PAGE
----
I was slightly anxious regarding the fact I wouldn’t have consistent and reliable access to phone and internet.
Before traveling to Cuba I did extensive research on what to expect, what to do and not do, and explorative experiences with native Cubans. During that research, I learned more about the limited access to technology. Before leaving, I was excited to tune out from the world but I didn’t know what to expect at the same time.
Living without consistent access was honestly one of the best things that could’ve happened to me at this time of my life. I didn’t have to logout or “deactivate” an account in order to disconnect… life gave me something better… NO ACCESS! Because of the lack of access to “social” media, I watched teens, as they were forced to have interpersonal conversations with each other. Instead of being glued to their ipad or television, kids were encouraged to play games outside with each other. Instead of running in the house and locking the doors, homeowners left their doors open and conversed with their neighbors. Instead of headphones and constant touch screen scrolling, people held hands and talked while on dates.
The simple things are what matter at the end of the day.
I will not speak for everyone, but for me, I have to constantly remind myself to smell the flowers when I find myself more focused with how many I have. Experiencing a primarily collectivist society (strong focus on group instead of individual) is welcoming. What I loved most was their pride of being African at the core. The continuation of traditions and community morals has been passed down from generation to generation. A legacy that lives…. I am very thankful and connected, I felt at home.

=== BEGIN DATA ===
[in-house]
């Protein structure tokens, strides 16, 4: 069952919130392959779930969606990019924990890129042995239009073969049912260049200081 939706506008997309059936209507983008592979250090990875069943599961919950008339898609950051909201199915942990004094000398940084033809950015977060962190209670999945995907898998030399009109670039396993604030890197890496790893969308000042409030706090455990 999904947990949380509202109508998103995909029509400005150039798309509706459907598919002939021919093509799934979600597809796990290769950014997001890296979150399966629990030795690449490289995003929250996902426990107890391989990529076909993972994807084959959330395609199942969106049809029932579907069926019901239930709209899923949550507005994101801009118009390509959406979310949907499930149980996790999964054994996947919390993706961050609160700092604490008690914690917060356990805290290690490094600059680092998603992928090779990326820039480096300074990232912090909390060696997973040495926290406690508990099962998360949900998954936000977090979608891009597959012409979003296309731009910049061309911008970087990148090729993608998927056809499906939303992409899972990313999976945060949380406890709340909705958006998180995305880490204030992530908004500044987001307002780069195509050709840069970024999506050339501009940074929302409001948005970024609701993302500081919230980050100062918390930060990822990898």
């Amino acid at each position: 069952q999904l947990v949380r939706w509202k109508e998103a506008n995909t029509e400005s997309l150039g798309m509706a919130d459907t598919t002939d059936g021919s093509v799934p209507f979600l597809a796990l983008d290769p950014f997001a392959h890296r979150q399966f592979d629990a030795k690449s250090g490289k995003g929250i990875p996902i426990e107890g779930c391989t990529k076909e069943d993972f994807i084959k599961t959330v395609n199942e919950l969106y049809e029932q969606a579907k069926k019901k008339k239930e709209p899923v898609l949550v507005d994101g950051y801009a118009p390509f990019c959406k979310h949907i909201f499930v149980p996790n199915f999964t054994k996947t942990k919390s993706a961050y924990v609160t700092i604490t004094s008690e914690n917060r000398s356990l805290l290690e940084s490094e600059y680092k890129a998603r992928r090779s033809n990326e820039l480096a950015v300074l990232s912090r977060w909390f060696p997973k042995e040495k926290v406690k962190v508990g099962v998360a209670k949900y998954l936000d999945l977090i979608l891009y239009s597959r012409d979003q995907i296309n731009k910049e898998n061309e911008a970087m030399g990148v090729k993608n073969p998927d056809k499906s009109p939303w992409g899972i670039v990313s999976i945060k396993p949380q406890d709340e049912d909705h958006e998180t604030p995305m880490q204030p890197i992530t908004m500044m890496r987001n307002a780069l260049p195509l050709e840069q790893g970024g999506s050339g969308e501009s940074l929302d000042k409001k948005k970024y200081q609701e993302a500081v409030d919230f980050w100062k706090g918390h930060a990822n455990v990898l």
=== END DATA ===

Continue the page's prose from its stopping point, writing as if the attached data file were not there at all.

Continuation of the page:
Who are we really?
While in Cuba, we spent our time with the Cuban people. We spent that time exploring, visiting museums, fellow-shipping with families, and living among the people in the community. My favorite experience was making Soap while exploring the Afro-Cuban home and religion. During this process we received an introductory lesson of the Yoruba tradition. This tradition was, and is still practiced among millions of people around the world. Principles of Yoruba, can be found within modern day organized religions. This religion left me with a hunger to learn more! Who are we really, outside of Kemet, before slavery, and among the entire continent of Africa.